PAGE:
Learn definite integral of absolute value & velocity and acceleration calculus, Practice net change theorem & rate of change problems in calculus.

To evaluate

\(I=\displaystyle\int_a^b|f(x)|\;dx\) we split the integral by solving \(f(x)=0\) and if the solution is in the interval [a, b] then we write the integral as

\(I=\displaystyle\int_a^c|f(x)|\;dx+ \displaystyle\int_c^b|f(x)|\;dx\)

where 'C' is the solution to the equation \(f(x)=0\). If there are more than one values of 'C' we split the integrals accordingly, suppose there are two values of C, we write

\(I=\displaystyle\int_a^{C_1}\;f(x)\;dx+ \displaystyle\int_{C_1}^{C_2}\;f(x)\;dx+ \displaystyle\int_{C_2}^b\;f(x)\;dx\)

\(f(x)\) changes behavior at \(x=C\).

Now the sign of \(f(x)\) will be fixed in \((a,c)\) and \((c,b)\). So accordingly we write \(|f(x)|\) as \(f(x)\) or \(-f(x)\)

e.g.

\(=\displaystyle\int_{-2}^{1}\;|\,x\,|\;dx= \displaystyle\int_{-2}^{0}\;|\,x\,|\;dx+ \displaystyle\int_{0}^{1}\;|x|\;dx\)

\(=\displaystyle\int_{-2}^{0}\;-x\;dx+ \displaystyle\int_{0}^{1}\;\,x\,\;dx\)

(\(|x|=-x\) if \(x<0\)

\(=x\) If \(x\geq0\))

\(=\dfrac {-x^2}{2}\Bigg]_{-2}^{0}+ \dfrac {x^2}{2}\Bigg]_{0}^{1}\)

\(=-\dfrac {1}{2} \left [ 0-(-2)^2 \right]+\left (\dfrac {1}{2}-0\right)\)

\(=2+\dfrac {1}{2}\)

\(=\dfrac {5}{2}\)

\(\int\limits_a^bf(x)\;dx=F(b)-F(a)\) where \(f(x)=F'(x)\)

\(\Rightarrow\int\limits_a^b\;F'(x)\;dx=F(b)-F(a) \)

- \(F'(x)\) is the rate of change of \(F(x)\) with respect to \(x\).
- Integral of rate of change is the net change.
- If an object moves along a straight path with position function \(s(t)\), then velocity \(v(t)=s'(t)\)

\(\therefore \int\limits_{t_1}^{t_2}v(t)\;dt=s(t_2)-s(t_1)\)

A \(\dfrac {75}{2}\,m\)

B \(\dfrac {105}{2}\,m\)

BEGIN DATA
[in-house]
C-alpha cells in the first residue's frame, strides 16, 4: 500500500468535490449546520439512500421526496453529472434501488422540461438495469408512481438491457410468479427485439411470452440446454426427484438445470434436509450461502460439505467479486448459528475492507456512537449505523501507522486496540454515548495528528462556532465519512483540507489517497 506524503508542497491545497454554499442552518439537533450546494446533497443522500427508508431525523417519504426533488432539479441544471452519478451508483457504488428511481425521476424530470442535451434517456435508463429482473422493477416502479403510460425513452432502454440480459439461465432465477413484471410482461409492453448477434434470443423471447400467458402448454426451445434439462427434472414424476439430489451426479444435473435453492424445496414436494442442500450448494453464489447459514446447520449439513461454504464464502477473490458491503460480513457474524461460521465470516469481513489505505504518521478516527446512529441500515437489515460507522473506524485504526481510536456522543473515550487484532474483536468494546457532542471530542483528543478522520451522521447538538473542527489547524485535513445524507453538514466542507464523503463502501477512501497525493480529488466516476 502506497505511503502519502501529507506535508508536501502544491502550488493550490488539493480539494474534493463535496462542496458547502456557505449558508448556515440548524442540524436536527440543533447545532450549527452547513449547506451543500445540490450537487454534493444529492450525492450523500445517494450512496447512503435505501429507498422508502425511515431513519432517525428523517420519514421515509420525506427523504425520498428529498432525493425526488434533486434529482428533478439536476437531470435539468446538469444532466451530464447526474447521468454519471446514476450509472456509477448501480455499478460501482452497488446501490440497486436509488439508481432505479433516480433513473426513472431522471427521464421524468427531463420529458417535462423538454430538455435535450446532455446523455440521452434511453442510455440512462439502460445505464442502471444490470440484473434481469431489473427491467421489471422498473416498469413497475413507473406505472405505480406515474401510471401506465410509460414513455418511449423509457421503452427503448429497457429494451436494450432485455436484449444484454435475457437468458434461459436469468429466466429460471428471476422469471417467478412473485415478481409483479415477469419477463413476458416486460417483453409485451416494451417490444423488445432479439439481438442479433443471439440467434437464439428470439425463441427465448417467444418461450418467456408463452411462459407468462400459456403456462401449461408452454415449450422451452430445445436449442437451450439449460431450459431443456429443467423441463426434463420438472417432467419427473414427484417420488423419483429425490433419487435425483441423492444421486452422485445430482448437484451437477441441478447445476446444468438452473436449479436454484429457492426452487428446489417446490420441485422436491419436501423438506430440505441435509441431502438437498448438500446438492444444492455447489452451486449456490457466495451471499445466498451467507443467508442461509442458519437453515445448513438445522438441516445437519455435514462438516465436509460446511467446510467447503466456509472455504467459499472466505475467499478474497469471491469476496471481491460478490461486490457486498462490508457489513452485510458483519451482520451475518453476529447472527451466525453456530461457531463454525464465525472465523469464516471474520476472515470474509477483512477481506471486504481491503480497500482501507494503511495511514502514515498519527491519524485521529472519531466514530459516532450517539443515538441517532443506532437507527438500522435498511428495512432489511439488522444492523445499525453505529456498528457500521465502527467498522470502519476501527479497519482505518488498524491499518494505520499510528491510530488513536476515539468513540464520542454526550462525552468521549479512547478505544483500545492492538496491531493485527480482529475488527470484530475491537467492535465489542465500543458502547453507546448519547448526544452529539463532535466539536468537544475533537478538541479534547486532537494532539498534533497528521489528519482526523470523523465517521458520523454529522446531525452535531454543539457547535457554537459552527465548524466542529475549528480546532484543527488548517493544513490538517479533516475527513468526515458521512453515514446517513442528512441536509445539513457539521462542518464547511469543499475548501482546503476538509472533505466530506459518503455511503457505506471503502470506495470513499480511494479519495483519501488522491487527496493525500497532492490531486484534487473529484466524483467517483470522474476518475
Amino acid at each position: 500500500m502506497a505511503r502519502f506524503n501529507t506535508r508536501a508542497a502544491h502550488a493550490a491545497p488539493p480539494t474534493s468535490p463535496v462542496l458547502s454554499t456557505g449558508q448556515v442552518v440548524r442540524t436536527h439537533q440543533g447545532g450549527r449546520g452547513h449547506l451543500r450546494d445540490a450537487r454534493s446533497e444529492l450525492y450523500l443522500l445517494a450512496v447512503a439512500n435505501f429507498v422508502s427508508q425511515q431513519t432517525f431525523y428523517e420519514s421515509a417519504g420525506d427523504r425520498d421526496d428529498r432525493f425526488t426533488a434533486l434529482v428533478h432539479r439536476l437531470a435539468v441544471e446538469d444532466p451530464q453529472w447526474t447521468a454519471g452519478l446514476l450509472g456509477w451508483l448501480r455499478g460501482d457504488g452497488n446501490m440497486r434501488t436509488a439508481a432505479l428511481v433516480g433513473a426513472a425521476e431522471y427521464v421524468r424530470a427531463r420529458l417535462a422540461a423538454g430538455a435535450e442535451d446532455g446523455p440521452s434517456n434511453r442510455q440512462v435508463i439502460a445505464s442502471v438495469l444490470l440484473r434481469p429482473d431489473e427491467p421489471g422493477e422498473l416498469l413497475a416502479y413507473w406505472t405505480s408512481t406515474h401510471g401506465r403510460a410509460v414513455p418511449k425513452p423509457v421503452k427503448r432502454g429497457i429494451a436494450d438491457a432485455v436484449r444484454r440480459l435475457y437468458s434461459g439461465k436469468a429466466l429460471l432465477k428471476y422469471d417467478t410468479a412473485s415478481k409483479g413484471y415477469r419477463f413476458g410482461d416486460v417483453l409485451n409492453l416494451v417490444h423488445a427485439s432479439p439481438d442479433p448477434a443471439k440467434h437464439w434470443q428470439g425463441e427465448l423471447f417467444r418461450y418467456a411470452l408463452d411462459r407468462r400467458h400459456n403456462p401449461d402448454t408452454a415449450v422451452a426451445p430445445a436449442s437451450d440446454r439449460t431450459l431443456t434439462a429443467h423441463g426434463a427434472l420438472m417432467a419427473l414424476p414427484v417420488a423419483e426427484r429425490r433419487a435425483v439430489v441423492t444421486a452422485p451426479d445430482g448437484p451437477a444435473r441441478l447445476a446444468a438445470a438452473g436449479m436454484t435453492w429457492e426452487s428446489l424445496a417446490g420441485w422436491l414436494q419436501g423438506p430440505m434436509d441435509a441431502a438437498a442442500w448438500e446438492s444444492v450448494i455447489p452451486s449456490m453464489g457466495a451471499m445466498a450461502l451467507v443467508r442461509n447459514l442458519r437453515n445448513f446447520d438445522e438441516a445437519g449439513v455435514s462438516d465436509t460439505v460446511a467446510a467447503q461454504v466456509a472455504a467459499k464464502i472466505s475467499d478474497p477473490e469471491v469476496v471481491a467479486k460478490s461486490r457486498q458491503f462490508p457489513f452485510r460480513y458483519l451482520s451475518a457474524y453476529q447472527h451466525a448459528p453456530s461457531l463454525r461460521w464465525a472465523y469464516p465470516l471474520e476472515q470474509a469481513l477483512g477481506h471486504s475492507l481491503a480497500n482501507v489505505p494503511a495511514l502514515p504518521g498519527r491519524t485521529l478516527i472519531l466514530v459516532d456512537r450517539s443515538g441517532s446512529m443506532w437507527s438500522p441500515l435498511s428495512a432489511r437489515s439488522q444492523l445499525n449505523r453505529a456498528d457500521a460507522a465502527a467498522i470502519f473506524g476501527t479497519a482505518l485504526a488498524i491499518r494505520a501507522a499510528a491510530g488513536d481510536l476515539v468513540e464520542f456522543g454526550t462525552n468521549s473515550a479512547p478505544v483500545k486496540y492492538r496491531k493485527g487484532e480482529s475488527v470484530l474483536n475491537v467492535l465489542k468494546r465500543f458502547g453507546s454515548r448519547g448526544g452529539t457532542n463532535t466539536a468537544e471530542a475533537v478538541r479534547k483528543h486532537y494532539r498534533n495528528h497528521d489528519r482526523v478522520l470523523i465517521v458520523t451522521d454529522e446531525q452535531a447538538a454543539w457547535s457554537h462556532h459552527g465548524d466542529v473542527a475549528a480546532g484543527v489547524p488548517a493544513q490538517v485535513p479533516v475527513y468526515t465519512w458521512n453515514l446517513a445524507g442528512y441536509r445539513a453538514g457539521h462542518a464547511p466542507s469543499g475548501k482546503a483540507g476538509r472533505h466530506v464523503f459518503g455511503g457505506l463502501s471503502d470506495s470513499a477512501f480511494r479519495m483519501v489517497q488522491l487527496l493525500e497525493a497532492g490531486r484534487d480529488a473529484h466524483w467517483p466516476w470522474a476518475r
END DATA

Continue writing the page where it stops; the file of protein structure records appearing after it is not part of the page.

C \(81\,m\)

D \(\dfrac {521}{3}\,m\)

- Distance traveled = \(\int\limits_{t_1}^{t_2}| v(t) |\;dt\)

Displacement \(=A_1-A_2+A_3\)

distance = \(=A_1+A_2+A_3\)

A \(\dfrac {25}{4}\,m\)

B \(12\,m\)

C \(\dfrac {17}{2}\,m\)

D \(\dfrac {92}{5}\,m\)

Acceleration \(=a(t)\) is the rate of change of velocity

\(\Rightarrow a(t)=v'(t)\)

\(\Rightarrow \int\limits_{t_1}^{t_2}\,a(t)\,dt=v(t_2)-v(t_1)\)

A \((4t^2-5t)\,m/s\)

B \(\Big(\dfrac {3t^2}{2}+5t+2\Big)\;m/s\)

C \((2t^2+t+1)\;m/s\)

D \((7t^2-t-11)\;m/s\)

- If the mass of a rod measured from left end point to a point \(x\) is \(m(x)\) then the linear density

\(\rho(x)=m'(x)\), so

\(\int\limits_a^b\,\rho(x)\;dx=m(b)-m(a)\) is the mass of rod that lie between \(x=a\) and \(x=b\)

A \(35+2\sqrt 5\;kg\)

B \(28+\sqrt 5\;kg\)

C \(351\;kg\)

D \(24\;kg\)

It is a force whose magnitude is an function of position /displacement, i.e., \(F(x)\).

- Suppose a force is acting on a body which is not constant but depends upon displacement.
- Work done by constant force is expressed as the product of force and displacement, only when force is constant.

\(W=F_{\text {constant}}×\text {Displacement}\)

- Thus, this expression can't be used to calculate work done by variable force.
- Two solve this problem, the displacement is divided into very small parts.
- Since, the parts are so small, so we can assume that force during that part of displacement is constant.
- So, summing up the work done by these small displacements, gives the total work.
- Consider an example, a force \(F=k\,x\) is acting on a body where \(x\) is the distance from origin.

- As we move from A to B, the value of the force changes (increases).
- So, to calculate the work done by force from A to B, we can't take any value of force.
- To calculate total work for this, we divide AB into as many parts as possible.

- Now, considering an element of displacement of thickness \(dx\) at a distance \(x\).
- This element is so small that we can assume force at \(x\)to be \(k\,x\) and force at \((x+dx)\) to be \(k(x+\Delta x)\simeq kx\) as \(\Delta x\to 0\).
- So, work done by small element \(dx\) is

\(W=\vec F \cdot d\vec x\)

- Since the displacement and force are opposite, making an angle of 180°, so

\(W=F \,dx\,×cos\,180°\)

\(W=- F \cdot dx\)

- So, the total work done from all parts of displacement from A to B.

\(W_ T=-\sum \limits_{\text {from 1st element}}^{\text {to last element}}F.dx\)

- This can also be calculated by using calculus.

\(W_ T=-\int\limits_{\text {from 1st element}}^{\text {to last element}}\;F\;dx\)

- In short, we can say that to find total work done by variable force following steps can be followed:

- Write \(F\) as a function of \(x\).
- Write \(x\)as \(dx\).
- Integrate the force from 1st element \((x_i)\) to final element \((x_f)\).